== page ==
Our wish list: That Lee and Brolin do justice to "Oldboy," an action-packed cult classic that wasn't exactly begging for an American remake.

_Dec. 6

In the catalog: Scott Cooper, the director of "Crazy Heart," tosses Christian Bale, Casey Affleck and Woody Harrelson into the overheated revenge flick "Out of the Furnace."

Our wish list: This might be a good day for your turtle dove to go shopping for DVDs. We suggest "The James Dean Ultimate Collectors Edition," with Blu-rays of the late actor's three films ("East of Eden," "Rebel Without a Cause," "Giant"), three full-length documentaries, a 40-page book and much more.

_Dec. 13

In the catalog: Reluctant hero Bilbo Baggins and his dwarf companions confront a fire-breathing nemesis in "The Hobbit: The Desolation of Smaug." Cross-dressing filmmaker Tyler Perry and his oversize ego confront diminishing expectations in "A Madea Christmas."

Our wish list: That the second "Hobbit" movie justifies dividing such a slim book into three pieces.

_Dec. 18

In the catalog: On a Wednesday when cinephiles might be hungry for substance, David O. Russell ("Silver Linings Playbook," "The Fighter") gambles on "American Hustle," with his repertory company of Christian Bale, Jennifer Lawrence, Bradley Cooper, Amy Adams and Robert De Niro in a true story about the Jersey mob in the 1970s.

Our wish list: That the career-revived Russell doesn't turn into a mook.

_Dec. 20

In the catalog: The last Friday before Christmas bestows upon us "Anchorman 2: The Legend Continues," with Will Ferrell as a clueless newsman. Emma Thompson is the author of "Mary Poppins," and Tom Hanks is Walt Disney in the true story "Saving Mr. Banks." Prehistoric creatures come to life in the 3-D "Walking With Dinosaurs." Oscar Isaac is a Greenwich Village folk singer in the Coen brothers' "Inside Llewyn Davis."

Our wish list: By its very existence, the long-delayed "Anchorman 2" is a de facto success. But like Ron Burgundy's oh-so-wise sidekick Baxter the dog, we're drooling over "Inside Llewyn Davis." Could the Coens find a place in their film for a jazz-flute solo?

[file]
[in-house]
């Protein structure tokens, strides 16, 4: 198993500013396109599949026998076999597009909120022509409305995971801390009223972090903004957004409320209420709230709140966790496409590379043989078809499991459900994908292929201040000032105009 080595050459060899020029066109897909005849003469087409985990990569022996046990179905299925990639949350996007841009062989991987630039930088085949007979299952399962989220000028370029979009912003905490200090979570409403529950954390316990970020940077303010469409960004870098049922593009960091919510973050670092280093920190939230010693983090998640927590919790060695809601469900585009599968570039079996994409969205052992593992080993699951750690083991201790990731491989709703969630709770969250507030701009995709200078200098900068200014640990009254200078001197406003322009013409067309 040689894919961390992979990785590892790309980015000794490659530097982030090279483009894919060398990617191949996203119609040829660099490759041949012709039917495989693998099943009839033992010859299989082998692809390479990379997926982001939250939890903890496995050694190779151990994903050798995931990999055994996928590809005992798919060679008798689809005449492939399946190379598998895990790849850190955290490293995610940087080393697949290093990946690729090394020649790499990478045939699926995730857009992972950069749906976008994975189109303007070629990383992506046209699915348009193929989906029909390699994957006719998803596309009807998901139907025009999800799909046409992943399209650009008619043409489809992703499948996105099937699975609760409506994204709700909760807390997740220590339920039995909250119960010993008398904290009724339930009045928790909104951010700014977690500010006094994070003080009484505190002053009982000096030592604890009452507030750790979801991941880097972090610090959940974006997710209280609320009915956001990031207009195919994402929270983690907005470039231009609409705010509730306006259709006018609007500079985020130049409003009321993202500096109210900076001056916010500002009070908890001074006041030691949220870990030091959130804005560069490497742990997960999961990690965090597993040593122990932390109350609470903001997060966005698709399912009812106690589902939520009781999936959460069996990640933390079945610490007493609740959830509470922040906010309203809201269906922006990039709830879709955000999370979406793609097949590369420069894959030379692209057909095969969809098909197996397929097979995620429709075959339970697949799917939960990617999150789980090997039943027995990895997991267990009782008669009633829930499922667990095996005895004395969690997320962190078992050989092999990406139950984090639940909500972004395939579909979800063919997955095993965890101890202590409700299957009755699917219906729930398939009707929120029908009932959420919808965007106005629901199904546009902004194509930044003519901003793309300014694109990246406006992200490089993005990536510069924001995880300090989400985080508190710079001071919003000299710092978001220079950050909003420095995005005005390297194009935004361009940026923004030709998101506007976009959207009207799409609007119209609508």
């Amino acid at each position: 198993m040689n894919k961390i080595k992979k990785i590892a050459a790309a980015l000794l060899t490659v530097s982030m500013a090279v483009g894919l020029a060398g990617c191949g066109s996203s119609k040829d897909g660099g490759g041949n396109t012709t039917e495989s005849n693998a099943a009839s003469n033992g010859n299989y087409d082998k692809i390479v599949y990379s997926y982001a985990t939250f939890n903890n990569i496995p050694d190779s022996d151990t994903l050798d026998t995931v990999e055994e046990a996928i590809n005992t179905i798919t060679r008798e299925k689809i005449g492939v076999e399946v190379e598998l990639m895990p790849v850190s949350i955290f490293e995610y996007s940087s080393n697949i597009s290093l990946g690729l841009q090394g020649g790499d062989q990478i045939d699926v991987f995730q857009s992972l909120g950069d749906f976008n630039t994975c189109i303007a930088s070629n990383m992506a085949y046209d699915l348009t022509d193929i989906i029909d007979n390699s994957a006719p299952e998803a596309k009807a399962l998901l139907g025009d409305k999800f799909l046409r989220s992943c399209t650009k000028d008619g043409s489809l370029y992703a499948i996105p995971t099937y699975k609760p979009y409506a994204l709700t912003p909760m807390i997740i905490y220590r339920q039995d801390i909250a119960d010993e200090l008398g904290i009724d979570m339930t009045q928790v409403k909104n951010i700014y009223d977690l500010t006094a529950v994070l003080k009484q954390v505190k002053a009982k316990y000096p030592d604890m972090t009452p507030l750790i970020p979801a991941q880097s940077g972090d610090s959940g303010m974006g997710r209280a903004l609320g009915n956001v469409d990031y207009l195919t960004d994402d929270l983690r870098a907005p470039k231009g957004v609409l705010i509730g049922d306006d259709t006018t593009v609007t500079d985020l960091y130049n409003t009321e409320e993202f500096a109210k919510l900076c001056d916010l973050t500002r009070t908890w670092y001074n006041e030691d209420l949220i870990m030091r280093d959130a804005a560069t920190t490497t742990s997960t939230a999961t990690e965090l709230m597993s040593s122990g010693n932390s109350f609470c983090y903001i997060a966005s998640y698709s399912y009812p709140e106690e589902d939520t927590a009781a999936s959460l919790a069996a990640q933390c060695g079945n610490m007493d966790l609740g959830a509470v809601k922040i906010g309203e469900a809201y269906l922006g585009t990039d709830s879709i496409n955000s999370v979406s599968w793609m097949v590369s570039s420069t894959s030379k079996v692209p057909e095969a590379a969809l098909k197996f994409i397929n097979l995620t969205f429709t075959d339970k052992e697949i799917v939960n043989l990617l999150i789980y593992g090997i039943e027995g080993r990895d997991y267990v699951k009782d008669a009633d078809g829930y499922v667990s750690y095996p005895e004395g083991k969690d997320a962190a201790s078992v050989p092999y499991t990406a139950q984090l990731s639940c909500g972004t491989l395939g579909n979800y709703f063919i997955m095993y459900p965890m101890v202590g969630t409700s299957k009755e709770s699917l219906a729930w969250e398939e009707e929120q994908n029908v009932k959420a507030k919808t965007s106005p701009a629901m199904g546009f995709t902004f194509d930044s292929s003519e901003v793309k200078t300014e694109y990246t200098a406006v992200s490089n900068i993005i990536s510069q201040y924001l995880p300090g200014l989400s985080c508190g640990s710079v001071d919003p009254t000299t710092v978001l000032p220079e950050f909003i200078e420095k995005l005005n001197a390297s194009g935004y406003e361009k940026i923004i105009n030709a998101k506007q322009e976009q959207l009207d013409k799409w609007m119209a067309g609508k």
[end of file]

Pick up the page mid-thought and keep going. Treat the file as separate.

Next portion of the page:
_Dec. 25

In the catalog: This year, Christmas Day belongs to the boys. Sylvester Stallone and Robert De Niro are punch-drunk palookas duking it out in "Grudge Match." Idris Elba is the father of modern South Africa in "Mandela: Long Walk to Freedom." Leonardo DiCaprio is a penny-ante pillager in "The Wolf of Wall Street." Keanu Reeves is a samurai in "47 Ronin." Daydreaming photographer Ben Stiller imagines he's a hero in a remake of "The Secret Life of Walter Mitty." And Justin Bieber imagines he's still relevant in the concert documentary "Believe."

Our wish list: "The Wolf of Wall Street" is lurking in the darkness, as director Martin Scorsese is rushing to groom it for release. We hope this beast has fangs.

_Jan. 10

In the catalog: Films that opened earlier on the coasts arrive in theaters in other parts of the country. Meryl Streep and Julia Roberts are feisty kin in "August: Osage County." Kate Winslet is a divorcee who swoons for escaped convict Josh Brolin in Jason Reitman's "Labor Day." Ralph Fiennes is an amorous Dickens in "The Invisible Woman." Mark Wahlberg tangles with the Taliban in the true war story "Lone Survivor." And Joaquin Phoenix is a lonely guy in love with his computer's operating system (voiced by Scarlett Johansson) in Spike Jonze's "Her."

Our wish list: That Jonze ("Adaptation") fries our circuits.

_Jan. 16

In the catalog: With visions of sugar plums dancing in their heads, filmmakers and fans will get up early this morning to unwrap the Oscar nominations. We expect to hear hosannas for holiday-season releases such as "12 Years a Slave," "Dallas Buyers Club," "American Hustle," "August: Osage County," "The Wolf of Wall Street" and "Nebraska."

Our wish list: That there's some love left over for earlier releases such as "Fruitvale Station," "Lee Daniels' The Butler," "Blue Jasmine," "Before Midnight," "Mud" and "Gravity."

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Joe Williams is the film critic of the Post-Dispatch and the author of the book "Hollywood Myths."

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(c)2013 St. Louis Post-Dispatch